It was 7:43 when I headed out on my second loop, and I had about an hour left until sunset. I'd plugged my Garmin into an external battery before starting so it would stay backlit in the dark and I wouldn't have to mess with the cord and batter later, but the connection was loose and the Garmin beeped every time my bike bounced on the washboarded gravel. It was driving me crazy, so I pulled the cord free and decided I'd go without the backup as long as possible.

The evening was already cooling off. I had arm warmers and a headlamp in my jersey pocket but had forgotten a buff and was a little worried my ears would get cold as the temperature dropped. For the time being, though, I was perfectly comfortable. A beautiful sunset lit up the sky. What a great night to be on a bike.

My legs didn't seem to remember they'd already ridden 60 miles. You've done this before, I reminded myself. This is like the second leg of Dirty Kanza, or an adventure race bike leg without the pesky paddling or trekking in between. I thought it was possible that my weak second half of loop 1 could be due to an overly aggressive start, so for this leg I decided to ride a more measured effort and see if it made a difference.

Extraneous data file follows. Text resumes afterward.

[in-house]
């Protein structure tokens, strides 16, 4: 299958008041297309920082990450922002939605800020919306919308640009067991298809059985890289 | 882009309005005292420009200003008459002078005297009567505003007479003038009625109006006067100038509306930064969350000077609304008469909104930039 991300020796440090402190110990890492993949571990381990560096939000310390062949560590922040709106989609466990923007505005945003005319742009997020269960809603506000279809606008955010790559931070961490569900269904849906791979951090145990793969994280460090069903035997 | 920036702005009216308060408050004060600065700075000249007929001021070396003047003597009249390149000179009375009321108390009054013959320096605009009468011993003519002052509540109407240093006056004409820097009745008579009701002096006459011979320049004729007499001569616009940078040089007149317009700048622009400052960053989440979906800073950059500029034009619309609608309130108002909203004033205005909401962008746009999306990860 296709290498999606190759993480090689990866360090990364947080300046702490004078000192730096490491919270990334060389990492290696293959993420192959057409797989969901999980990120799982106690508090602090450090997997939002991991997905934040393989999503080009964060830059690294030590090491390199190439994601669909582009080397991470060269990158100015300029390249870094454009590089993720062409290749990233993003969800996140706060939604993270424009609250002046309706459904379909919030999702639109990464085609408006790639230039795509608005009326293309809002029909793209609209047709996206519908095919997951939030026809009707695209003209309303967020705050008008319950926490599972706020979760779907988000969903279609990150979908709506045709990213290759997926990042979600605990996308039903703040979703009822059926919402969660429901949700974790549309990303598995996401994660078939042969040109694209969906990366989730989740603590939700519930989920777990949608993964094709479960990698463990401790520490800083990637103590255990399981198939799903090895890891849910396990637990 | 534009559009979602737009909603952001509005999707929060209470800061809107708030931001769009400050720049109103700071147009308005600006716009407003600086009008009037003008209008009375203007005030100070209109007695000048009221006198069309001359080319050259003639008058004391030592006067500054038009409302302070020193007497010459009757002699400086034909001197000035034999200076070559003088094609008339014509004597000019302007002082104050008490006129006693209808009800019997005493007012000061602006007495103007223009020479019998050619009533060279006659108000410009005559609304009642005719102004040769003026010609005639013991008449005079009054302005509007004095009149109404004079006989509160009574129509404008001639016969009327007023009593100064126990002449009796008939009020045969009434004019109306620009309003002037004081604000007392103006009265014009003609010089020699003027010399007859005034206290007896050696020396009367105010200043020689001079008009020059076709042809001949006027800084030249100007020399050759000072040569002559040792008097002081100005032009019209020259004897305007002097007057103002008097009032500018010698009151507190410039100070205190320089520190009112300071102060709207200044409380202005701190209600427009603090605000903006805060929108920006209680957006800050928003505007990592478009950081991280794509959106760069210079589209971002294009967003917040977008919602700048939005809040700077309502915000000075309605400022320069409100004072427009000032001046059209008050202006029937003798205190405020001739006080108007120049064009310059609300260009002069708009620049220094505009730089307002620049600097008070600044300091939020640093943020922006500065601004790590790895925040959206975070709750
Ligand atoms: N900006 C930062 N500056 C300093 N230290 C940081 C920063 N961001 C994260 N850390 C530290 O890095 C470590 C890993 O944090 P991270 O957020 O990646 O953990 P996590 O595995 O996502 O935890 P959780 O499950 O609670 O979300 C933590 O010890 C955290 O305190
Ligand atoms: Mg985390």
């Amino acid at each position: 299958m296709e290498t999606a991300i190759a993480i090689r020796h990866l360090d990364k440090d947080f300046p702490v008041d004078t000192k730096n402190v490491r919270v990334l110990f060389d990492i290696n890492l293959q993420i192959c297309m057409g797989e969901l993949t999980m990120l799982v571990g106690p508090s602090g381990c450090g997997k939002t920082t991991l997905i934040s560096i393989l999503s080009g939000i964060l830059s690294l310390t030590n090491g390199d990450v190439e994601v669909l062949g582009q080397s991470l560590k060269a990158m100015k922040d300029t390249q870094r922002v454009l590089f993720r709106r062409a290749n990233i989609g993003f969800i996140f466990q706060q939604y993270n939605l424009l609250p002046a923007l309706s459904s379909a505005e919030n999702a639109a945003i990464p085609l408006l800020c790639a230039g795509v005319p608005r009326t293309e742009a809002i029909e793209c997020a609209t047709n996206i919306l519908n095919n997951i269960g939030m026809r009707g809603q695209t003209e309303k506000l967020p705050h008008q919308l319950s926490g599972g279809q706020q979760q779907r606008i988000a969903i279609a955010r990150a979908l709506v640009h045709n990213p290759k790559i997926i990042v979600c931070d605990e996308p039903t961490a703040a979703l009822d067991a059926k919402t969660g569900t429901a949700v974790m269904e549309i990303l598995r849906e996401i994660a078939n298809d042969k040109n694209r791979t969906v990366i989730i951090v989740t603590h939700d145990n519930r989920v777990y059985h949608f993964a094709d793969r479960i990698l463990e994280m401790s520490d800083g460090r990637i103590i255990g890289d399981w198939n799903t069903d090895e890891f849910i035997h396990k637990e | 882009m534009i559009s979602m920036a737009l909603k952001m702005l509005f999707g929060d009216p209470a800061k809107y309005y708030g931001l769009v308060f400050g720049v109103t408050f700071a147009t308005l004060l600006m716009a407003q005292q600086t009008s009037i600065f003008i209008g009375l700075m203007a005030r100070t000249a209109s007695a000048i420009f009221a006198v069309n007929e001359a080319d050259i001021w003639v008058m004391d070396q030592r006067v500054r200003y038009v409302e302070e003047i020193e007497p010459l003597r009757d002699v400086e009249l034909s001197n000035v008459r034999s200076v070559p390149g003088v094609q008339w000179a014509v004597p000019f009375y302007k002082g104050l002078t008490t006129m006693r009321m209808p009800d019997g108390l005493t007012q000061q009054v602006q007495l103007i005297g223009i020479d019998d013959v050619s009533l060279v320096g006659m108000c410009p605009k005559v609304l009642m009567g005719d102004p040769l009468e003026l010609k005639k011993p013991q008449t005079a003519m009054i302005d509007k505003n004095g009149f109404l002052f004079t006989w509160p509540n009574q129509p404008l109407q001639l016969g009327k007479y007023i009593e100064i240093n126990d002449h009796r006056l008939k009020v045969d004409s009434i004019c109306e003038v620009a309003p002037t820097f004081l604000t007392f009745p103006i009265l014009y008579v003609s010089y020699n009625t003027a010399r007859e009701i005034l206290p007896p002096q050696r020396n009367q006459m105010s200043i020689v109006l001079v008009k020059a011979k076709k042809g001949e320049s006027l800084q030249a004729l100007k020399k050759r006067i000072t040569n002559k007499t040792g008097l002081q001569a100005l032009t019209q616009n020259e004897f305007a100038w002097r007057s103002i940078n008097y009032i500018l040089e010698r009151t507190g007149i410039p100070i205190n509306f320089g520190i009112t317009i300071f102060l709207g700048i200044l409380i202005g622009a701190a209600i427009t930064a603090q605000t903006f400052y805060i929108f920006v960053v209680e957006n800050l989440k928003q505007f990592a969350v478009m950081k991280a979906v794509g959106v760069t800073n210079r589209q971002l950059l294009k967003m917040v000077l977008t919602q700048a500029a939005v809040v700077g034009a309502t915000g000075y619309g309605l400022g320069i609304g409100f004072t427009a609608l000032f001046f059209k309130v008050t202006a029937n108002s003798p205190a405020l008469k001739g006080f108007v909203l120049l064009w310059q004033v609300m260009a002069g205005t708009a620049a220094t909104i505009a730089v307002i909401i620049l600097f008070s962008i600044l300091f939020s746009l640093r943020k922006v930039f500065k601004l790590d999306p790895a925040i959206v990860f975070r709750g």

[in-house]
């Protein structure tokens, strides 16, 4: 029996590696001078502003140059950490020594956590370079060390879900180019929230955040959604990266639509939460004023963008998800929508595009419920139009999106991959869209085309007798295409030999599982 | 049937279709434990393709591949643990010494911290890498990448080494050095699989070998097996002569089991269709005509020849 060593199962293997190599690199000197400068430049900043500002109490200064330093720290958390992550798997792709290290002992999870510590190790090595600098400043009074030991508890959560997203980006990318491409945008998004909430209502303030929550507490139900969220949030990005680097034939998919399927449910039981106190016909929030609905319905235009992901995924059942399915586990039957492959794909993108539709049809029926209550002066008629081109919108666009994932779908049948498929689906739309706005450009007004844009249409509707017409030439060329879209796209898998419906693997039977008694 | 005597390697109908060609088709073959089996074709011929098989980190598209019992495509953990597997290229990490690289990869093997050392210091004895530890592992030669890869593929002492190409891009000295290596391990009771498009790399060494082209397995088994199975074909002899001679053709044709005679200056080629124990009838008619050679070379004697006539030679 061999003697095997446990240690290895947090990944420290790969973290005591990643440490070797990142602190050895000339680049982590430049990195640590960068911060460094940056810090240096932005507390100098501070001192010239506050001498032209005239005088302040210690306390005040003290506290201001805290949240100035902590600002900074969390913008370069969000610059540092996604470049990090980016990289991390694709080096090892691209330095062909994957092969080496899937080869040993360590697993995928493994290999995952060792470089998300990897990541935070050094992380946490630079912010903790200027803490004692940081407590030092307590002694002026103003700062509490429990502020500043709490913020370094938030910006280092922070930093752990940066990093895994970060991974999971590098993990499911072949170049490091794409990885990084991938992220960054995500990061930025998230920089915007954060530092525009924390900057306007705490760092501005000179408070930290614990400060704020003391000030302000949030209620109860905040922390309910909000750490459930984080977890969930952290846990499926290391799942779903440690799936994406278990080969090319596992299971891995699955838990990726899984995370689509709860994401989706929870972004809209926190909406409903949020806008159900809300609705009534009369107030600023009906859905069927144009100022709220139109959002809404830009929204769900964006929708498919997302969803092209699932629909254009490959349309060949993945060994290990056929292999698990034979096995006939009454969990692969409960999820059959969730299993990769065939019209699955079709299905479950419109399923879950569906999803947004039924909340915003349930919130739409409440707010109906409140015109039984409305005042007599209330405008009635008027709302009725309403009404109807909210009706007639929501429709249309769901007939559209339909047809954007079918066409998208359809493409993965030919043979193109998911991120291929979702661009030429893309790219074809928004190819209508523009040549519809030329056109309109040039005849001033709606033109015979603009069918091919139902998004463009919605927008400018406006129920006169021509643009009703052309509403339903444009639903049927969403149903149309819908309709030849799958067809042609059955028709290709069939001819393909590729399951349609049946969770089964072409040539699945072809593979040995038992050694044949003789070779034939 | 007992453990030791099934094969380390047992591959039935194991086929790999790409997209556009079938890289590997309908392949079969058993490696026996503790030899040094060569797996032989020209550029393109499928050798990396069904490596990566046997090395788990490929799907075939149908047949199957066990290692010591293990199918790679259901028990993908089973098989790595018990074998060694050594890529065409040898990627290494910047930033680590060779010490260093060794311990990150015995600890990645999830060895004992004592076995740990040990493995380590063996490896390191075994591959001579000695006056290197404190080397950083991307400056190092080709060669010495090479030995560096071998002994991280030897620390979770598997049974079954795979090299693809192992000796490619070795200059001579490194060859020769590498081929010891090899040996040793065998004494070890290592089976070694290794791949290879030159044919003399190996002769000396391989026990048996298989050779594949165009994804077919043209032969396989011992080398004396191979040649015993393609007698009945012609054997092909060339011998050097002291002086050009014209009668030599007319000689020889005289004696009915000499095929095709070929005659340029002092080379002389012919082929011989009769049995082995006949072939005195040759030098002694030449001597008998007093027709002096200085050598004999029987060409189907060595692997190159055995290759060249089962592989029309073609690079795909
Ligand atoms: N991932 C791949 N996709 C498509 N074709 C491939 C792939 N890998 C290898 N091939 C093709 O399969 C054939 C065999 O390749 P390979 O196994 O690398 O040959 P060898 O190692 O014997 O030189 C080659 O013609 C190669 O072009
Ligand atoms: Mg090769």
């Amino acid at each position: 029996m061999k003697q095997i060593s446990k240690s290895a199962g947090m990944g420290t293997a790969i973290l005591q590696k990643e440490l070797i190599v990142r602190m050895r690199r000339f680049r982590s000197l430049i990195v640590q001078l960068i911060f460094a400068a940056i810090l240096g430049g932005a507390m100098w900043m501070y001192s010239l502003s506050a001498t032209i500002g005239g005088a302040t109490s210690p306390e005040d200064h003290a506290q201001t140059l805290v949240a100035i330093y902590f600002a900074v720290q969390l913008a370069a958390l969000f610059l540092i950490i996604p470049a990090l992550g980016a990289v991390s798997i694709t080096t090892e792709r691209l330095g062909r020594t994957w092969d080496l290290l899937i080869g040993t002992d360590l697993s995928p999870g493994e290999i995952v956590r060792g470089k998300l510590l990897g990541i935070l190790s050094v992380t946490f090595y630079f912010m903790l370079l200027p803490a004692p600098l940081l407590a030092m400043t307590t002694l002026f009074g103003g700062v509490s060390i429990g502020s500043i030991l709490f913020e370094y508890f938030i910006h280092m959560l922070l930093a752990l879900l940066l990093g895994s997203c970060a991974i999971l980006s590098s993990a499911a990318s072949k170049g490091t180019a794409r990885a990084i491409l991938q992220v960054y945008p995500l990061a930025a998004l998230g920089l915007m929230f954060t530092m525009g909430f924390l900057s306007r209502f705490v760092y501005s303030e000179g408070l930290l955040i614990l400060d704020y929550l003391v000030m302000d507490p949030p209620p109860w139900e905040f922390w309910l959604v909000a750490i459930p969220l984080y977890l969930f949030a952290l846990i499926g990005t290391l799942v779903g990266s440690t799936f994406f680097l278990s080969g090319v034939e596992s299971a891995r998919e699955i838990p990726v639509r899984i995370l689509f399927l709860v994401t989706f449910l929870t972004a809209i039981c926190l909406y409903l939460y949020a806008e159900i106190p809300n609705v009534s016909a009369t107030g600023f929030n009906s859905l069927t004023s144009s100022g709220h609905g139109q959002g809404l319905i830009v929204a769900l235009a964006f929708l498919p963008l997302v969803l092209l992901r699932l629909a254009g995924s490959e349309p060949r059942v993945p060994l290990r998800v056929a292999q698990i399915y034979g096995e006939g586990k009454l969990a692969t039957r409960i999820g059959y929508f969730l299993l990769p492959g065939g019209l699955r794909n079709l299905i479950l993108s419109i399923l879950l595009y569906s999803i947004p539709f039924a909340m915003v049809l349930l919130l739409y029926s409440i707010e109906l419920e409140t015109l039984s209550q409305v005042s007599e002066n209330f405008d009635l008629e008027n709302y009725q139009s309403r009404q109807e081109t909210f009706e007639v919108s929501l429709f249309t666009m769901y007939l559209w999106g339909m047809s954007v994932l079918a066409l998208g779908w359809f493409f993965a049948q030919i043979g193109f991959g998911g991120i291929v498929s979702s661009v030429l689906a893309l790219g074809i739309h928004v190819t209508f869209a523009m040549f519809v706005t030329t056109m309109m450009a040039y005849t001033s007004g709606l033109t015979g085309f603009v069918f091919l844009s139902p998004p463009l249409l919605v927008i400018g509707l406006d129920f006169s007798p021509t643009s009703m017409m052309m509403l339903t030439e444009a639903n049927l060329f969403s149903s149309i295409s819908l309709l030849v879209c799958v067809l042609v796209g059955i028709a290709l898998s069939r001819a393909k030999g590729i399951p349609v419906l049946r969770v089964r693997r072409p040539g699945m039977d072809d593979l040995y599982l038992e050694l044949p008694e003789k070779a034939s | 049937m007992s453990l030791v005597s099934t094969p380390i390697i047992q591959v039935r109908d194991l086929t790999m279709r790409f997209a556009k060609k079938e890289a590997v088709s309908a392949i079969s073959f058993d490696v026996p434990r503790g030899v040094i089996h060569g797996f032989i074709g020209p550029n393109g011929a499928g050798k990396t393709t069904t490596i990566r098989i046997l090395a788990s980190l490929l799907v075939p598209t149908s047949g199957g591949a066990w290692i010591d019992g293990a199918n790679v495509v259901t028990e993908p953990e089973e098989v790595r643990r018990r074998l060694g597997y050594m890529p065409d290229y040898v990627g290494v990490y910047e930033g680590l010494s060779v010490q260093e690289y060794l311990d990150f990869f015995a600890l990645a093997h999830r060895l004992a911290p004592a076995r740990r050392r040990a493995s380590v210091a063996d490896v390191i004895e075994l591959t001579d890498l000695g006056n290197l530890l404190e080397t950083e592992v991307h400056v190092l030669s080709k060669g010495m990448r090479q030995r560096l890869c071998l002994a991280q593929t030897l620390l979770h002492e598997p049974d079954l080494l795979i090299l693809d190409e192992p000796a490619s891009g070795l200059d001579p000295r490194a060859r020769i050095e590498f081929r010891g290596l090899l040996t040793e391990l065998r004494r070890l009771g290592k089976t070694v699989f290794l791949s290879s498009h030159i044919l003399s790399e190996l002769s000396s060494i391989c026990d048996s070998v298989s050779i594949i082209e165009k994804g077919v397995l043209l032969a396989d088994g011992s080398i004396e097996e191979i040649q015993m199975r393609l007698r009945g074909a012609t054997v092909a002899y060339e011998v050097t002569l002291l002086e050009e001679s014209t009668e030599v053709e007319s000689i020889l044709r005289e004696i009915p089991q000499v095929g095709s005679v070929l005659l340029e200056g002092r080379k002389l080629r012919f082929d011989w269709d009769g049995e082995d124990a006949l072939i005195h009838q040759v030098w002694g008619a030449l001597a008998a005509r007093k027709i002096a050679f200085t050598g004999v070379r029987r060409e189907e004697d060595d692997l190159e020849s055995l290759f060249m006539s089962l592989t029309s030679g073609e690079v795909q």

Even after it was so dark that I couldn't make out the screen on my Garmin, I held off stopping to plug in the backup. It would still light up in advance of turns, so I wasn't worried about getting lost, but eventually I realized not knowing anything about my route except the road directly in front of me was leading my to ride more slowly. Besides, I was freezing on the downhills.

Around mile 25 I finally stopped to plug in the Garmin (which thankfully didn't do the annoying beeping for the rest of the ride) and put on my arm warmers and headlamp. In retrospect, I should have just started with the light and sleeves rather than give away the time during the race, but oh well.  From that point on the rest of the race was just a series of stepping stones...

5 more miles til you're at 30, then you're halfway there...
Then 10 miles until you're at 40; that's 100 miles for the day, plus you only have 20 left... 
10 more miles until you just have 10 miles left...anyone can ride 10 miles...

In that last 10 miles I saw a guy on the side of the road, the only other person I saw the whole loop besides Shawn, who'd passed me about 20 miles in. I asked if he was ok, but he was just taking a break. A solo racer 170 miles into the race, he deserved a break!

Mile 55! You can text so Mickey knows where you are.